The Poles are the only nation, of those which Bonaparte drags after him, that create any interest. I believe they know as well as we do, that they are only the pretence for the war, and that the emperor does not care a fig for their independence. He has not even been able to refrain from expressing several times to the emperor Alexander his disdain for Poland, solely because she wishes to be free: but it suits his purposes to put her in the van against Russia, and the Poles avail themselves of that circumstance to restore their national independence. I know not if they will succeed, for it is with difficulty that despotism ever gives liberty, and what they will regain in their own cause, if successful, they will lose in the cause of Europe. They will be Poles, but Poles as much enslaved as the three nations upon whom they will no longer depend. Be that as it may, the Poles are the only Europeans who can serve under the banners of Napoleon without blushing. The princes of the Rhenish Confederation think to find their interest in it by the loss of their honor; but Austria by a combination truly remarkable, at once sacrifices in it both her honor and her interest. The emperor Napoleon wished the archduke Charles to take the command of these thirty thousand men; but the archduke fortunately saved himself from this insult; and when I saw him walking alone in a brown coat, in the alleys of the Prater, I recovered all my old respect for him.
The same subaltern diplomatist who had so unworthily advised the abandonment of the Tyrolese, was entrusted, during the absence of Prince Metternich from Vienna, with the police of foreigners, and he acquitted himself as you shall see. The first few days he allowed me to remain undisturbed; I had formerly passed a winter at Vienna, and been very well received by the emperor and empress, and by the whole court: it was, therefore, rather awkward to tell me that this time I would not be received, because I was in disgrace with the emperor Napoleon; particularly as this disgrace was partly occasioned by the praises which I had bestowed in my book on the morality and literary genius of the Germans. But what was much more awkward was to run the risk of giving the least umbrage to a power, to which it must be confessed, they might very well sacrifice me, after all they had already done for it. I suppose, therefore, that after I had been some days at Vienna, the chief of the police received some more exact information of the nature of my situation with Bonaparte, and in consequence thought it necessary to watch me; and this was his method of inspection. He placed spies at my gate in the street, who followed me on foot, when my carriage drove slowly, and got into cabriolets in order not to lose sight of me, when I took an airing into the country. This method of exercising the police appeared to me to unite both the French machiavelism, and German clumsiness. The Austrians have persuaded themselves that they have been beat, because they had not so much wit as the French, and that the wit of the French consists In their police system; in consequence they have set about making a methodical espionage, organizing that ostensibly which should it all events be concealed; and although destined by nature to be very honest people, they have made it a kind of duty to imitate a state which unites the extremes of jacobinism and despotism.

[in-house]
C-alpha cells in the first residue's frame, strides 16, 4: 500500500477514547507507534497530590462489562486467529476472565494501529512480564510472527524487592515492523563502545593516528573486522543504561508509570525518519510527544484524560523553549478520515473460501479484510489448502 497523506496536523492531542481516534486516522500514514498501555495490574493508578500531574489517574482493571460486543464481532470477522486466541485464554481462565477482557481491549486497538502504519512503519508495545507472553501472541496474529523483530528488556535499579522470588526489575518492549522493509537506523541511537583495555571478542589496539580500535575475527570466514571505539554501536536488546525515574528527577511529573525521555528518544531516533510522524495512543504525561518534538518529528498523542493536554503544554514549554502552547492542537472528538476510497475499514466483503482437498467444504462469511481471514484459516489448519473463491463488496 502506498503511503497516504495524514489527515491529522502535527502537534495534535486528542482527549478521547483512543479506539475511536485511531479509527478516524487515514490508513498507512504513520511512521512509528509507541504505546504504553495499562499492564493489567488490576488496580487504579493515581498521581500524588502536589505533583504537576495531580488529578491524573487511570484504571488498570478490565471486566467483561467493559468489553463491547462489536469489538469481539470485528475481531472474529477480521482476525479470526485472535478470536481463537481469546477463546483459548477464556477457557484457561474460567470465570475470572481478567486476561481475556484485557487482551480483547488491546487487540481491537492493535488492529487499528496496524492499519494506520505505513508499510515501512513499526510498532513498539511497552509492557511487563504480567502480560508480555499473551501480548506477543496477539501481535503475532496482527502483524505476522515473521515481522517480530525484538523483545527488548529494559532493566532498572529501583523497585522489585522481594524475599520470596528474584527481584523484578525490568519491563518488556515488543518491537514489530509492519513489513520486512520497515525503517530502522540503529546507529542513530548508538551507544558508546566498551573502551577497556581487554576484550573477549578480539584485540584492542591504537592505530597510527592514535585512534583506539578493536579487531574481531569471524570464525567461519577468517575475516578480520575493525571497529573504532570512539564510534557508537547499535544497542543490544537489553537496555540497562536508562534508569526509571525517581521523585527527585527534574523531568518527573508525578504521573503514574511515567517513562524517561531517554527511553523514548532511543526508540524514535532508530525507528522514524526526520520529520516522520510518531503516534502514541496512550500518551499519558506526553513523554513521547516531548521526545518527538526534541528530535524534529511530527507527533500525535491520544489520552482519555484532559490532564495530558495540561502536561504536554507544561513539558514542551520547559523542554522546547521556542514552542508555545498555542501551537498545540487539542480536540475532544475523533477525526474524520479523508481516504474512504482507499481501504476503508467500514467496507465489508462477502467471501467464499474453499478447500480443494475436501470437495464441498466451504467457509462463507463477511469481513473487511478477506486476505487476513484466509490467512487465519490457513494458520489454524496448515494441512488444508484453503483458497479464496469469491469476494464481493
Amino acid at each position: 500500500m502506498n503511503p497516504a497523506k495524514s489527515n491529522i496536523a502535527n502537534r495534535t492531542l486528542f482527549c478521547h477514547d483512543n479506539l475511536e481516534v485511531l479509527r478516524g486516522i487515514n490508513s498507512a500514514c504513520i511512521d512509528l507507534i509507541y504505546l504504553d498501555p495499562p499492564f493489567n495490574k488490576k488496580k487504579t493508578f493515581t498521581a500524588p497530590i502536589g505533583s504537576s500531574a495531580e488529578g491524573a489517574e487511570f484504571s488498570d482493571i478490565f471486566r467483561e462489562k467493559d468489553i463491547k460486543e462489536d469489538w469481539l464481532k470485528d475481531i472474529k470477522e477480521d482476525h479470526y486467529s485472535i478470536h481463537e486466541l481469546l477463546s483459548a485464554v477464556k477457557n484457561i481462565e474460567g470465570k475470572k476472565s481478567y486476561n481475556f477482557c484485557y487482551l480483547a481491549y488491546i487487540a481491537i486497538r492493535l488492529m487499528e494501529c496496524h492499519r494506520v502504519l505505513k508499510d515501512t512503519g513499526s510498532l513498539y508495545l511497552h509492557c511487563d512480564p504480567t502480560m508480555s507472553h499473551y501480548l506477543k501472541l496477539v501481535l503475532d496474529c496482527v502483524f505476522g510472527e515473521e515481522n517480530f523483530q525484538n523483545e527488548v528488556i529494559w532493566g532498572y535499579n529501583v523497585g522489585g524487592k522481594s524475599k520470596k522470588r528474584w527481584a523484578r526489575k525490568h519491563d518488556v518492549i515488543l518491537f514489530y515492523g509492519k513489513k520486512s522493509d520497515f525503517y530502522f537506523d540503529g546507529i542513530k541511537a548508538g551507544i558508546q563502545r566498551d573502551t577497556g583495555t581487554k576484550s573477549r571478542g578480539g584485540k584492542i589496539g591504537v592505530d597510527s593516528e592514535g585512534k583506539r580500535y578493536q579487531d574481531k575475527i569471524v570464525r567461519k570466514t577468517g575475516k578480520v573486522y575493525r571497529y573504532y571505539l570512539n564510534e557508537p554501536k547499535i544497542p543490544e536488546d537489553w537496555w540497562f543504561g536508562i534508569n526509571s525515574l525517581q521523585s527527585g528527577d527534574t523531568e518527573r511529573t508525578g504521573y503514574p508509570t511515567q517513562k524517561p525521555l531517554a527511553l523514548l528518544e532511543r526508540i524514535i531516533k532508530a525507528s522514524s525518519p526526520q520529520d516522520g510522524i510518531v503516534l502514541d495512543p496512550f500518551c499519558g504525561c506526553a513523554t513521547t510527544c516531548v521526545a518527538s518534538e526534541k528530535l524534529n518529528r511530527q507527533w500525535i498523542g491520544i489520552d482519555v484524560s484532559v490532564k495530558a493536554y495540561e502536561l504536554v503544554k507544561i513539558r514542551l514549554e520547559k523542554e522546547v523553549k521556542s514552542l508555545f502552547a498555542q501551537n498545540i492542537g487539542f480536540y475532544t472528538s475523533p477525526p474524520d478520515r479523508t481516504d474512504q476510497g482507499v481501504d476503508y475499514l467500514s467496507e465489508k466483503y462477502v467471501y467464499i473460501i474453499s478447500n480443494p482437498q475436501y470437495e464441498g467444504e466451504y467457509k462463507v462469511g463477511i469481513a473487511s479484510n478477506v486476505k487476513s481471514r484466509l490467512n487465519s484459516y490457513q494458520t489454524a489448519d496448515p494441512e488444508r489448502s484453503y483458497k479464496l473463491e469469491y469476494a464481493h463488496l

I could not help, however, being uneasy at this espionnage, when the least common sense was sufficient to see that flight was now my only object. They tried to alarm me about the arrival of my Russian passport; they pretended that I might have to wait several months for it and that then the war would prevent me from passing. It was easy for me to judge that I could not remain at Vienna after the French ambassador returned to it; what would then become of me? I intreated M. de Stackelberg to give me some means of passing by Odessa, to repair to Constantinople. But Odessa being Russian, a passport from Petersburg was equally necessary to go there; there therefore remained no road open but the direct one to Turkey through Hungary; and this road passing on the borders of Servia was subject to a thousand dangers. I might still reach the port of Salonica by going across the interior of Greece; the archduke Francis had taken this road to get into Sardinia; but the archduke Francis is a good horseman, and of that I was scarcely capable: still less could I think of exposing so young a person as my daughter to such a journey. I was obliged, therefore, although the idea was most painful to me, to determine on parting with her, and sending her by the way of Denmark and Sweden in the charge of persons in whom I could confide. I concluded at all hazards an agreement with an Armenian to take me to Constantinople. From thence I proposed to pass by Greece, Sicily, Cadiz, and Lisbon, and however hazardous was this voyage, it offered a fine perspective to the imagination. I addressed the office for foreign affairs, directed by a subaltern during the absence of M. de Metternich, for a passport which would enable me to leave Austria by Hungary, or by Gallicia, according as I might go to Petersberg or to Constantinople. I was told that I must make my election; that they could not give me a passport to go by two different frontiers, and that even to go to Presburg, which is the first city of Hungary, only six leagues from Vienna, it was necessary to have an authority from the committee of the States. Certainly I could not help thinking that Europe, which was formerly so open to all travellers, is become, under the influence of the emperor Napoleon, like a great net, in which you get entangled at every step. How many restraints and shackles there are upon the slightest movements! And can it be conceived that the unhappy governments which France oppresses, console themselves for it by making the miserable remains of power which has been left them, fall heavy in a thousand ways upon their subjects!